As the school year gets under way, many of us are thinking about, planning and setting up our classrooms. We are thinking about our new students, and how we are going to plan our school year to meet the needs of all our students.
Many of the kids I teach at Nelson Mandela Park Public School at Regent Park in Toronto have emigrated from nations in which government corruption is rampant, the electoral system is compromised, and simply trying to exercise a right to vote can lead to threats, attacks, or even murder.
As elementary schools have just passed the mid-point of the school year, I’ve taken some time to reflect on the first half of the year. Schools are part of a larger educational system. However, our classrooms are also a microcosm of society; a community of members with jobs to do, and rules, norms and expectations, which members are expected to follow. But, as we are too well aware, within the larger society, we encounter issues of unfairness and injustice. I’ve been questioning my practice and asking myself: Does my classroom parallel the oppressions of our society? Am I reinforcing and reproducing what is happening in the larger society in my classroom?
As you may have read in other blogs, the “Stand Up, Speak Out” event was an incredible evening of sharing and community. For me it served to exemplify, and personify, the Scope and Sequence of Facing History and Ourselves. On that evening, half a dozen of my students took the stage along with students from three other southern Ontario schools to perform their spoken word pieces. The performances were broken down into the five steps of the Facing History Scope and Sequence:
Topics: Choosing to Participate, Facing History Resources, Identity, History, Urban Education, project, We and They, Strategies, Culturally Responsive and Relevant Pedagogy, genocide, legacy, Genocide and Crimes Against Humanities Course, Holocaust and Human Behaviour, CHG, reflection
As educators, we want the answers as to why our students aren't learning. Do they have special education needs such as a learning disability? Are they lacking motivation? Did they get enough sleep the night before? Did they have breakfast? But how many of us ever ask: do my students feel safe? Overwhelming brain based research indicates the importance of students feeling safe in schools in order for them to be able to learn.
Regent Park. This is where I teach. Originally, this east end Toronto neighbourhood was a planned garden community, with a mixture of mid rise and high rise rental apartments; originally, a place meant for parents to raise children. What has happened over 60 years in Regent Park is that it has become isolated, closed off from the surrounding city, a place where poor and new immigrants have made homes. The community has had its share of issues common to many big city neighbourhoods such as drugs, gangs and crime, but Regent Park is not a community made up of big city issues, it’s a community made up of diverse people!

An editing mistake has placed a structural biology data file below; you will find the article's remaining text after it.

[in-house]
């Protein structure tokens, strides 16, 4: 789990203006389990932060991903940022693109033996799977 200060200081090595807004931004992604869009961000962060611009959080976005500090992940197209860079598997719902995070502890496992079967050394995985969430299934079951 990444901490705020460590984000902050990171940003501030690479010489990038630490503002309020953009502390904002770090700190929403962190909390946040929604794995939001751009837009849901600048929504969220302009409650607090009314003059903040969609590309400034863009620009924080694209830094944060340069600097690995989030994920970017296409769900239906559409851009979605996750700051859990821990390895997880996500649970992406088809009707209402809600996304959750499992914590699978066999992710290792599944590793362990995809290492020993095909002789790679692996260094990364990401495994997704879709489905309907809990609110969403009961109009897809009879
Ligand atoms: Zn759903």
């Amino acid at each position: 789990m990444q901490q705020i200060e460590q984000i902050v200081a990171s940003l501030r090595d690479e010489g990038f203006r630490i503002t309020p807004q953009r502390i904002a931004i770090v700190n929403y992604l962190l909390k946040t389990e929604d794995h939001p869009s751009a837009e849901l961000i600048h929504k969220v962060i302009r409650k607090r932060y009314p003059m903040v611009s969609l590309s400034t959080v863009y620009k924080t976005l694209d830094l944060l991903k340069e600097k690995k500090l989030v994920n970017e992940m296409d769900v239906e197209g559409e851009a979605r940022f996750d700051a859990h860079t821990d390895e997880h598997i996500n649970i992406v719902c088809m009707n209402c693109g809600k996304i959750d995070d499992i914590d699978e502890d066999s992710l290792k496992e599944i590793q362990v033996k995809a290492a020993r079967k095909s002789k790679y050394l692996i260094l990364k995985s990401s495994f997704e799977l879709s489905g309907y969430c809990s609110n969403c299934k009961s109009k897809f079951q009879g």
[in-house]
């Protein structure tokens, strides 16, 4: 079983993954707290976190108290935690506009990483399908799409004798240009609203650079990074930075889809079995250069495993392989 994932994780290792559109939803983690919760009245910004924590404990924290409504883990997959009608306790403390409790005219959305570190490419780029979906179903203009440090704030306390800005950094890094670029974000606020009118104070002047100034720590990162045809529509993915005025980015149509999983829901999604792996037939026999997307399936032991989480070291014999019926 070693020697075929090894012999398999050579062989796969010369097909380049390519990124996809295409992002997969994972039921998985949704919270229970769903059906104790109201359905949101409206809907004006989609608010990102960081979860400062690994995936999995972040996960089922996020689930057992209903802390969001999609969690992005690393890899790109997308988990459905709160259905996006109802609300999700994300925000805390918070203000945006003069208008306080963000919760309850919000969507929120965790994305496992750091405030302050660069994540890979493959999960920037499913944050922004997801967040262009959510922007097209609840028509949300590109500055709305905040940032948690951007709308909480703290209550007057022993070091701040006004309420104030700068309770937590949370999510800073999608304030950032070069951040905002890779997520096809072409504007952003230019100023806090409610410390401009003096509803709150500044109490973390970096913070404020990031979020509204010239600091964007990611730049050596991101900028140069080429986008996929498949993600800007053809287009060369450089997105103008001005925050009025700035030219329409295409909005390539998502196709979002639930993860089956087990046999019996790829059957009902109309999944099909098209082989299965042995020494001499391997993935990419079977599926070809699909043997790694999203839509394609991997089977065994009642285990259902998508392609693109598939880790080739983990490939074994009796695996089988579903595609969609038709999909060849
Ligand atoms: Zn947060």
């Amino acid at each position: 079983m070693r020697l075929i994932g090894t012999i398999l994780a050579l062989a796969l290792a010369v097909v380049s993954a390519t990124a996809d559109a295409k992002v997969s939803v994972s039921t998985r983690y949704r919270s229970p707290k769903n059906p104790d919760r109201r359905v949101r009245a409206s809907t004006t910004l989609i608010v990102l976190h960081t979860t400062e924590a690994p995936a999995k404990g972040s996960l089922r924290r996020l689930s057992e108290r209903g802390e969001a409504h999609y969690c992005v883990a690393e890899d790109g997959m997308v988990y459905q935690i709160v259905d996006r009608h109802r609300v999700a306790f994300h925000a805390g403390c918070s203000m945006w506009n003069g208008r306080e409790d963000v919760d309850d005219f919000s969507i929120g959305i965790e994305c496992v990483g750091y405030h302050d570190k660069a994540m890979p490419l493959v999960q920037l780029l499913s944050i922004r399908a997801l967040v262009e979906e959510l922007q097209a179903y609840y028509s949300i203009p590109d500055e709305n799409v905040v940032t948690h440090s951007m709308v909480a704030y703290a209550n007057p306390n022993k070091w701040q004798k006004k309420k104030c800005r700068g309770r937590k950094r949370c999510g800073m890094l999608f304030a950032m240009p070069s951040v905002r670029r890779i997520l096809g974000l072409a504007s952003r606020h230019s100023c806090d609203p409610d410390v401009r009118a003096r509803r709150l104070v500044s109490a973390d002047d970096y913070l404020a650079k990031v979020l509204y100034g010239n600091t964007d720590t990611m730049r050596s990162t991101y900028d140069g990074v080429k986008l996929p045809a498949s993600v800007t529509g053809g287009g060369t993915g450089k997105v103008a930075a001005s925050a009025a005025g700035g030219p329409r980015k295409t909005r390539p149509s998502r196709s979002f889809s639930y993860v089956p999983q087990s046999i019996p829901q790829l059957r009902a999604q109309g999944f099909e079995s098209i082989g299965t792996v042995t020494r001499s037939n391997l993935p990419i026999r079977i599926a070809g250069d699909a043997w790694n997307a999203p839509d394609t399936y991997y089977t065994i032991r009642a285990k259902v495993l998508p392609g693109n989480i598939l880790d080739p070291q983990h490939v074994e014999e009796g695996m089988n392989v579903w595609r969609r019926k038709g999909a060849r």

In “Culturally Relevant Pedagogy: Ingredients for Critical Teacher Reflection,” Tyronne Howard notes the importance of finding ways to address the growing heterogeneity of our students cultural needs to “construct pedagogical practices that have meaning to students’ social and cultural realities,” (195-6). Literature Circles are a model that I used, which I have found to be an effective tool for engaging students using differentiation. The diverse nature of my classroom, which is common for an urban school, makes it is difficult to find a single text that will engage each student in the classroom. Since those students who do not engage and read their texts are traditionally the least successful, it is important to try and find materials they will.
Being a teacher keeps me thinking and growing all the time. It seems that as I age, my skills must get ever nimbler even as my legs fail to keep pace. I find that I am spending more and more time reflecting on how to create lessons that have a lasting impact, which leaves me less time to prepare the actual lesson. To speed the process, I needed a rubric for reflection--and Facing History's wonderful workshop on Urban Education that took place on 27 May was the perfect prescription. I want to share the highlights with you!
After a year of learning about Genocide and Crimes Against Humanity, students gravitate towards complex and profound questions that are increasingly difficult to answer. In a setting that involves teaching at-risk youth, this type of engagement can be frustratingly elusive. The lesson (content wise) that I will share with you today is one that should not stand alone. This took place in class after having done 3 case studies, including Rwanda, and a unit on concepts of Justice and Memorial. I found that this lesson was very successful at engaging students of all stripes through particular stories of perpetrators to try to gain a better understanding of universal questions of guilt, responsibility, reconciliation, and justice.
Culturally Responsive and Relevant Pedagogy [CRRP]